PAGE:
Tax Court in Brief | Estate of Clemons v. Comm’r | Dangers of FBAR, Accuracy-Related Penalties, and Foreign Assets

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The Tax Court in Brief – September 12th – September 16th, 2022

Freeman Law’s “The Tax Court in Brief” covers every substantive Tax Court opinion, providing a weekly brief of its decisions in clear, concise prose.

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Tax Litigation:  The Week of September 12th, 2022, through September 16th, 2022

Estate of Clemons v. Comm’r, T.C. Memo. 2022-95| September 16, 2022 | Buch, J. | Dkt. No. 25029-16


Short Summary:  Brett Clemons (Clemons) was a successful computer programmer and owned various computer programming businesses.  In 2001, he opened a Swiss bank “numbered” account.  However, he hid the transfer and existence of the foreign account from his then-wife because he intended to divorce her.  When opening his foreign account, he acknowledged his U.S. tax liability in opening documents and requested that the Swiss bank account hold his mail.  After the bank account was opened, he used it to deposit significant funds and to make investments overseas.

Clemons prepared and filed his own income tax returns.  For 2003 through 2007, he did not report all of his earnings from his computer programming business, and he did not report investment gains from his investments overseas.  He also did not disclose foreign accounts on Schedule B of his returns, nor did he file FBARs each year.

In October 2008, Clemons was advised of a United States investigation into the Swiss bank.  When Clemons was informed of a “new business model” the bank intended to use, he directed the Swiss bank to liquidate his investment portfolio, depositing those funds into another Swiss bank account.  On his 2008 Schedule B, he reported that he held foreign financial accounts, although he did not disclose the Swiss bank account.  Clemons did not file a 2008 FBAR.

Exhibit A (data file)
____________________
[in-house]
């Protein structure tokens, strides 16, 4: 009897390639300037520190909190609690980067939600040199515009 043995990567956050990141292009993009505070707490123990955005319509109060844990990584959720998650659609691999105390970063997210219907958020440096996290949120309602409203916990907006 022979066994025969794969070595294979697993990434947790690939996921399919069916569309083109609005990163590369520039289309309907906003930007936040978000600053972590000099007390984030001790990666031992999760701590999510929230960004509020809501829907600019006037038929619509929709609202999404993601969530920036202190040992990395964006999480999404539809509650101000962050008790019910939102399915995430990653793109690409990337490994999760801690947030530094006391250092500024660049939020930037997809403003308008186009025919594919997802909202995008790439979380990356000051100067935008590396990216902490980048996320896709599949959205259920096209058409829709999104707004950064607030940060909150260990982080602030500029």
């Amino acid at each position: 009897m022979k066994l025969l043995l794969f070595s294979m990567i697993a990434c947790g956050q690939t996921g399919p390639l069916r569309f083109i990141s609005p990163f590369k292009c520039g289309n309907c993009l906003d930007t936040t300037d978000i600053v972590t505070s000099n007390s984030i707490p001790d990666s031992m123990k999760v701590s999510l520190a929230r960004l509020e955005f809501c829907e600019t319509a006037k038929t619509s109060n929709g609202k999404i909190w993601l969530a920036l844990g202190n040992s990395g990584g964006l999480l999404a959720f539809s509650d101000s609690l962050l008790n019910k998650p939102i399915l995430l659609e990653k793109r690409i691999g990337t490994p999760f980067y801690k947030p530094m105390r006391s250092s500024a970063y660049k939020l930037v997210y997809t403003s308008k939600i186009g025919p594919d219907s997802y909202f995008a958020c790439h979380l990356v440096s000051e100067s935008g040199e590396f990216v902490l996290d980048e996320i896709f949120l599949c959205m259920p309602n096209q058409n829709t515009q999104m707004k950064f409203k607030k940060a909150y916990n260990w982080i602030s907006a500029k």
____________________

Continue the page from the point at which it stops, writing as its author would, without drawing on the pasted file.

For his 2009 tax year, Clemons reported on Schedule B that he held a foreign financial account in the Netherlands, but he did not disclose the Swiss bank account.  Similar to all of his prior tax years, he did not file a 2009 FBAR.

During the examination of his 2003 through 2009 tax years, Clemons provided false testimony to the IRS and submitted false FBARs.  The IRS later issued a notice of deficiency to Clemons for his 2003 through 2009 tax years.  In the notice of deficiency, the IRS sought to impose fraud penalties with respect to Clemons’ filings for his 2003 through 2009 tax years.  The notice of deficiency further determined that Clemons had omitted substantial amounts of gross income for those tax years.  After filing his petition and after trial, Clemons passed away, and his estate was replaced as the true party in interest.

Key Issues

Primary Holdings:

Key Points of Law:

Insight: The Estate of Clemons decision shows the dangers of not filing FBARs and other information returns with the IRS on a timely basis.  Indeed, in cases such as these, the IRS often points to the non-filing as evidence that the taxpayer was attempting to conceal the foreign assets from the IRS, which can support a finding of fraud penalties.  Taxpayers who have not timely filed FBARs or other information returns (e.g., Forms 8938, 3520, etc.) should consult with tax professionals to regain compliance and mitigate the risks of a fraud finding.